Self-interacting dark matter (SIDM) was introduced by Spergel and Steinhardt to address possible discrepancies between collisionless dark matter simulations and observations on scales of less than 1 Mpc. We examine the case in which dark matter particles not only have strong self-interactions but also have strong interactions with baryons. The presence of such interactions will have direct implications for nuclear and particle astrophysics. Among these are a change in the predicted abundances from big bang nucleosynthesis (BBN) and the flux of γ rays produced by the decay of neutral pions which originate in collisions between dark matter and galactic cosmic rays (CR). From these effects we constrain the strength of the baryon-dark-matter interactions through the ratio of baryon-dark-matter interaction cross section to dark matter mass, s. We find that BBN places a weak upper limit on this ratio ≲ 108 cm2 g-1. CR-SIDM interactions, however, limit the possible DM-baryon cross section to ≲ 5 X 10-3 cm2 g-1; this rules out an energy-independent interaction, but not one which falls with center-of-mass velocity s ∝ 1/v or steeper.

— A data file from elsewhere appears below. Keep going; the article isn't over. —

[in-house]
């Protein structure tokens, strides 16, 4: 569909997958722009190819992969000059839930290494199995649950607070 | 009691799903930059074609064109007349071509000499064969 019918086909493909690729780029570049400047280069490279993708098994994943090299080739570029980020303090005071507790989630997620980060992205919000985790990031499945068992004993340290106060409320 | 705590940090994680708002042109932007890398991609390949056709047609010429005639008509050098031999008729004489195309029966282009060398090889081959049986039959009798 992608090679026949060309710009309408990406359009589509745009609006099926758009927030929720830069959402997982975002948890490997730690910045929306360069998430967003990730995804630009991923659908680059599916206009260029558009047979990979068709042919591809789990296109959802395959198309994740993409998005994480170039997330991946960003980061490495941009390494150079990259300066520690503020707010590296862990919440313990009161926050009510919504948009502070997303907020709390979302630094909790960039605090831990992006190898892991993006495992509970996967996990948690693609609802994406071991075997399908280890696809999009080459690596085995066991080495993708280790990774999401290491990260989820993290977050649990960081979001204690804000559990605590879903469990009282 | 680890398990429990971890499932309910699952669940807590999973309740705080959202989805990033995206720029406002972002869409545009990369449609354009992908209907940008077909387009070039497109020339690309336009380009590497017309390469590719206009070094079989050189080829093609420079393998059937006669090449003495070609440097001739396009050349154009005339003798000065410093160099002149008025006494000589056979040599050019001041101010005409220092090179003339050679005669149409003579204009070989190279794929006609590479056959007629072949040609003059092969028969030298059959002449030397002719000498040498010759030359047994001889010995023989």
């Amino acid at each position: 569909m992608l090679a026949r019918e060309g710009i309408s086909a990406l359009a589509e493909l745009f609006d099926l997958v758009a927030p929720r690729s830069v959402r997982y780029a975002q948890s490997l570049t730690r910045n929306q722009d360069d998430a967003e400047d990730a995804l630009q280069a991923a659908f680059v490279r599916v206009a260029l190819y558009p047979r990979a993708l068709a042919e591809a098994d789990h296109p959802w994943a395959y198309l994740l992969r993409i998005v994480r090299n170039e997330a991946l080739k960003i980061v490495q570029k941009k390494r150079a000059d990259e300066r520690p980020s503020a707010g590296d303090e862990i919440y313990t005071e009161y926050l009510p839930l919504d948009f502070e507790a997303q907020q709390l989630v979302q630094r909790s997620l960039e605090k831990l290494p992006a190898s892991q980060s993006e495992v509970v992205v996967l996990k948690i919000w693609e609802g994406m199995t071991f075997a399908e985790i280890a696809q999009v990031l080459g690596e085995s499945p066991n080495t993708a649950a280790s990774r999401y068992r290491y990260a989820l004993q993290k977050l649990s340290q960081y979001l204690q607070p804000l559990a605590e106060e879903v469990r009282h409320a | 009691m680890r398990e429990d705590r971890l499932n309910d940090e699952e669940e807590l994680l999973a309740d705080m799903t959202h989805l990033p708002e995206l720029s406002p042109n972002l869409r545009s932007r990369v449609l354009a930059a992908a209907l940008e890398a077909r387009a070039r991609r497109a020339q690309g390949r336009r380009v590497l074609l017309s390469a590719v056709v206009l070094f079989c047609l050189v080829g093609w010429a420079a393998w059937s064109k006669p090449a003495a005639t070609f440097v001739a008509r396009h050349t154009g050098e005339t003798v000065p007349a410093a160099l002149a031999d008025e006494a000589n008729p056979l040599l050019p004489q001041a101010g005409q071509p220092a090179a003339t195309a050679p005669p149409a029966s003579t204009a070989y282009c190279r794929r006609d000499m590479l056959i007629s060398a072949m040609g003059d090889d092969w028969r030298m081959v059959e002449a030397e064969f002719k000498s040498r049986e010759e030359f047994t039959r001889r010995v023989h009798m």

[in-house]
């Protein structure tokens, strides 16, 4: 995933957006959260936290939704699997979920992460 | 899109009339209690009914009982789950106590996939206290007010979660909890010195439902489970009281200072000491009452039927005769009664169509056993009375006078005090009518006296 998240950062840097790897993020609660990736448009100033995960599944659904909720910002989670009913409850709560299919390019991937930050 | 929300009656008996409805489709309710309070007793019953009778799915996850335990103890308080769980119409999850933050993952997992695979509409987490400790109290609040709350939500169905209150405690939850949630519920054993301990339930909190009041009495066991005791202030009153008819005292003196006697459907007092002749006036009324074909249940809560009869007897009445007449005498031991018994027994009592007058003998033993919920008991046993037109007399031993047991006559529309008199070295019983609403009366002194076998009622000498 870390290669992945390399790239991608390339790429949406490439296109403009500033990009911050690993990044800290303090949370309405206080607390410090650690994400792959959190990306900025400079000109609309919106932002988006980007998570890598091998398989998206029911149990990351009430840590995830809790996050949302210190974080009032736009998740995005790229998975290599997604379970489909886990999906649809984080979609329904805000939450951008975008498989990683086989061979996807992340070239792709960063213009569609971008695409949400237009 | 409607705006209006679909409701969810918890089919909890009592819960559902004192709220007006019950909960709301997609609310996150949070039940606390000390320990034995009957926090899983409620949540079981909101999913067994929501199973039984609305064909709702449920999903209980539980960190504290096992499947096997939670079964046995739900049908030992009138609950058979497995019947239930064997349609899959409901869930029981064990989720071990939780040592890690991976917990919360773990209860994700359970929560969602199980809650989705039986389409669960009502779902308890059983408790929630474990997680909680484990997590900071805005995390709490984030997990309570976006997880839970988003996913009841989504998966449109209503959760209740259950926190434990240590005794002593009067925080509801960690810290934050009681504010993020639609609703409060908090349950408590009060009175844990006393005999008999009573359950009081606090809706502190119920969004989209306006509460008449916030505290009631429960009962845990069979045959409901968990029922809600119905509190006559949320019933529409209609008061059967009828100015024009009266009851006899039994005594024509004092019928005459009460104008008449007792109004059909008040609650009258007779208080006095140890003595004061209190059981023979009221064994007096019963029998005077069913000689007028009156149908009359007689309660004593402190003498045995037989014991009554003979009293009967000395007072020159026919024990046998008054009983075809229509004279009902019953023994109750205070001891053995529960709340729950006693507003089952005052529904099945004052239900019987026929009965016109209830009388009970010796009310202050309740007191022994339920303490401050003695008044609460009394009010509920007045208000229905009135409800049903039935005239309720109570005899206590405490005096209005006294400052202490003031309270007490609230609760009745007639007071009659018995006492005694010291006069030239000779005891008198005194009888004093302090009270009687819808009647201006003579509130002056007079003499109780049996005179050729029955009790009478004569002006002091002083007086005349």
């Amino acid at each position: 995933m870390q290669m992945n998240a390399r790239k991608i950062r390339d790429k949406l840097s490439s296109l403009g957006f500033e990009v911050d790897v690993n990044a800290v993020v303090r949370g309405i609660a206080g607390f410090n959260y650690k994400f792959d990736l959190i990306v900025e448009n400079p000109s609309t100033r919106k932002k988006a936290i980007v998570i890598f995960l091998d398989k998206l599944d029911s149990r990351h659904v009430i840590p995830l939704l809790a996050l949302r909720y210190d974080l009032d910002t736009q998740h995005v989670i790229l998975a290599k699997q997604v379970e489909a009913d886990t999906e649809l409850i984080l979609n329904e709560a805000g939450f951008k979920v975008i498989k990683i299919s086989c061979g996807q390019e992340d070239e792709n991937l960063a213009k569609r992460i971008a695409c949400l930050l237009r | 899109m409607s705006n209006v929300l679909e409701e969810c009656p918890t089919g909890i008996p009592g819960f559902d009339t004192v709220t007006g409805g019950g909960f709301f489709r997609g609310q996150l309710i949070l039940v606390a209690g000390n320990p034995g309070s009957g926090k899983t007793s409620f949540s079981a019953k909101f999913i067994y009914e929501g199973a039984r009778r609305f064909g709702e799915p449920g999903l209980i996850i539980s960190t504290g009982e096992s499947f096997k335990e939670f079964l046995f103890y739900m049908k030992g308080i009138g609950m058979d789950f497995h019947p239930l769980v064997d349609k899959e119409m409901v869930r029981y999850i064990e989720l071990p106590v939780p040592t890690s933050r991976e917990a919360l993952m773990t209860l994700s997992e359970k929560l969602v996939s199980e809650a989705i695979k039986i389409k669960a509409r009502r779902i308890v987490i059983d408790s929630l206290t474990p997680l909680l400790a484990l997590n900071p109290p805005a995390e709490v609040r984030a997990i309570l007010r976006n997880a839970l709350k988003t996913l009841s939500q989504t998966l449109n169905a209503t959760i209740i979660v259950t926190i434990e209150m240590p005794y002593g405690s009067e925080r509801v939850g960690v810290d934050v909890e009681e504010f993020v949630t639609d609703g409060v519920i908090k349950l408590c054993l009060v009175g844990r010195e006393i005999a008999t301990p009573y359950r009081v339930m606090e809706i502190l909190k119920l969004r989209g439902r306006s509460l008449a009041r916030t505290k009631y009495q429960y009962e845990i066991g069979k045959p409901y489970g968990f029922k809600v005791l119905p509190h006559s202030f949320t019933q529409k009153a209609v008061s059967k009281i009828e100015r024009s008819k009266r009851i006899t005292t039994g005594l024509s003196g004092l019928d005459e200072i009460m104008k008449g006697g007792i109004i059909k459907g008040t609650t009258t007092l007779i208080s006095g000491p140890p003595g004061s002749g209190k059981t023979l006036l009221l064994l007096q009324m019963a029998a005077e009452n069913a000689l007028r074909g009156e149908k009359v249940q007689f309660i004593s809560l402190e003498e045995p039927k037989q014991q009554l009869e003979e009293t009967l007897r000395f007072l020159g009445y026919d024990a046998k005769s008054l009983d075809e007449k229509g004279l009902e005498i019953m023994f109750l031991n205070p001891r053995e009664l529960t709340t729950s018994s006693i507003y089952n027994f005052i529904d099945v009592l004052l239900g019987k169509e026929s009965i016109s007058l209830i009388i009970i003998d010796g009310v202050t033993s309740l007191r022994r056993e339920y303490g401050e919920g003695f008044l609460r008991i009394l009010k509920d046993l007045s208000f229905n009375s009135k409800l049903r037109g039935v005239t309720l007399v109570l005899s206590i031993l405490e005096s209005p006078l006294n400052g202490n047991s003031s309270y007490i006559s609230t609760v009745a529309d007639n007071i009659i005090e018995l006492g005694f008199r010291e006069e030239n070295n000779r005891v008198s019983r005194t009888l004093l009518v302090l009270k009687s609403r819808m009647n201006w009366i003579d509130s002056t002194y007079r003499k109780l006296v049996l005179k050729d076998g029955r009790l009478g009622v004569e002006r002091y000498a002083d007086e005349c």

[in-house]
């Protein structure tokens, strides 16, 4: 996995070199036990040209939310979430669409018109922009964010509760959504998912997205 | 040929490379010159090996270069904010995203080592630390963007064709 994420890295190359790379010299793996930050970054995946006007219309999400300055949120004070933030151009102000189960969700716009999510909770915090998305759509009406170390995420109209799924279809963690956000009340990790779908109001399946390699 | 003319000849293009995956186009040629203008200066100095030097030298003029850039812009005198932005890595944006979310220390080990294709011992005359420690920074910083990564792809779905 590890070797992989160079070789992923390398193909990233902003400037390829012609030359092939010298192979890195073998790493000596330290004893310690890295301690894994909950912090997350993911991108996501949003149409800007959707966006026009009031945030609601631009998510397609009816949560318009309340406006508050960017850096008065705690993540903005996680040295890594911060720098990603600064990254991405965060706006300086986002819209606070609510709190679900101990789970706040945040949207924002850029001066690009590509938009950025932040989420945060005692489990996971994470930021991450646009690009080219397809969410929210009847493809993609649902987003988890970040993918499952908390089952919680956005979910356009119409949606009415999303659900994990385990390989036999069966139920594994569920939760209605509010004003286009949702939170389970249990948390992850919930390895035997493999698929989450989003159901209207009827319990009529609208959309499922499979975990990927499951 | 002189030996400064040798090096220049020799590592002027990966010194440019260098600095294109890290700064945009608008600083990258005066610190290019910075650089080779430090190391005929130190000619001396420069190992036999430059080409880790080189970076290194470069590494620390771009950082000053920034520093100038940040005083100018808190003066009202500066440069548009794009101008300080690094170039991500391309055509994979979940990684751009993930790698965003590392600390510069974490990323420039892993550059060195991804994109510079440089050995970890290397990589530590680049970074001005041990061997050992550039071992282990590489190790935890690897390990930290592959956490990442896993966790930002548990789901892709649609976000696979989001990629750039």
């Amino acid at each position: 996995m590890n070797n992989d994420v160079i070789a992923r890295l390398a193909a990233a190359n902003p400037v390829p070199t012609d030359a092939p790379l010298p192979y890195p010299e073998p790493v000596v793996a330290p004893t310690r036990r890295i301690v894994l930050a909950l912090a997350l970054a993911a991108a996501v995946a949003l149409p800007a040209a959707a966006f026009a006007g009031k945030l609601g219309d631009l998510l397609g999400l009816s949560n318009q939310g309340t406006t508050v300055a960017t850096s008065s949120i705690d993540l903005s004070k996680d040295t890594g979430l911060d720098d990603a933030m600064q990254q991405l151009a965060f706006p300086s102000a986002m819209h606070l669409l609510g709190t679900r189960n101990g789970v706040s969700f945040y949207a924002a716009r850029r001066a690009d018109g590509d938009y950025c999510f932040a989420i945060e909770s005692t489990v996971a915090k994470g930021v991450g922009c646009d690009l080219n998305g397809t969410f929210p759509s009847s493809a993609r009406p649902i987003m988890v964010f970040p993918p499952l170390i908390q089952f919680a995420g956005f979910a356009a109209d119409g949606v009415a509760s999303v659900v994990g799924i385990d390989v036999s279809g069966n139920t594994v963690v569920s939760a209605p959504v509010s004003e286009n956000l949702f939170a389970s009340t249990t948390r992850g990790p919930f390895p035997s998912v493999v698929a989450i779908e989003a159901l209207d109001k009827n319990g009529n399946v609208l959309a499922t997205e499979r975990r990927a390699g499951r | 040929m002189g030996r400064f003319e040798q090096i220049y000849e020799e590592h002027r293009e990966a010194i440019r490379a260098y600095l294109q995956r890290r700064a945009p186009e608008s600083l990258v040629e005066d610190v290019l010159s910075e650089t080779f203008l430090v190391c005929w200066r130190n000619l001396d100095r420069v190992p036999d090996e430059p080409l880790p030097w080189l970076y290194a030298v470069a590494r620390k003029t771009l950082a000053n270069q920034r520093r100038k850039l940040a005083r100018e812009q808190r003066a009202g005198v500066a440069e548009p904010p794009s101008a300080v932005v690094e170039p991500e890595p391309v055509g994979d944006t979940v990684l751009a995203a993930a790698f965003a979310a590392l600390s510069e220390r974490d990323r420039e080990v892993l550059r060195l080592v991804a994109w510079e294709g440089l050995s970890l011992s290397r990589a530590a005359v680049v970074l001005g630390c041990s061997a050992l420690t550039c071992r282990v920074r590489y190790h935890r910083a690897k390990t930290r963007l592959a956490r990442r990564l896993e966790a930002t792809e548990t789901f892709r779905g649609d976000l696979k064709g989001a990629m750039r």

|Original language||English (US)|
|Number of pages||9|
|Journal||Physical Review D - Particles, Fields, Gravitation and Cosmology|
|State||Published - Jun 15 2002|
ASJC Scopus subject areas
- Physics and Astronomy (miscellaneous)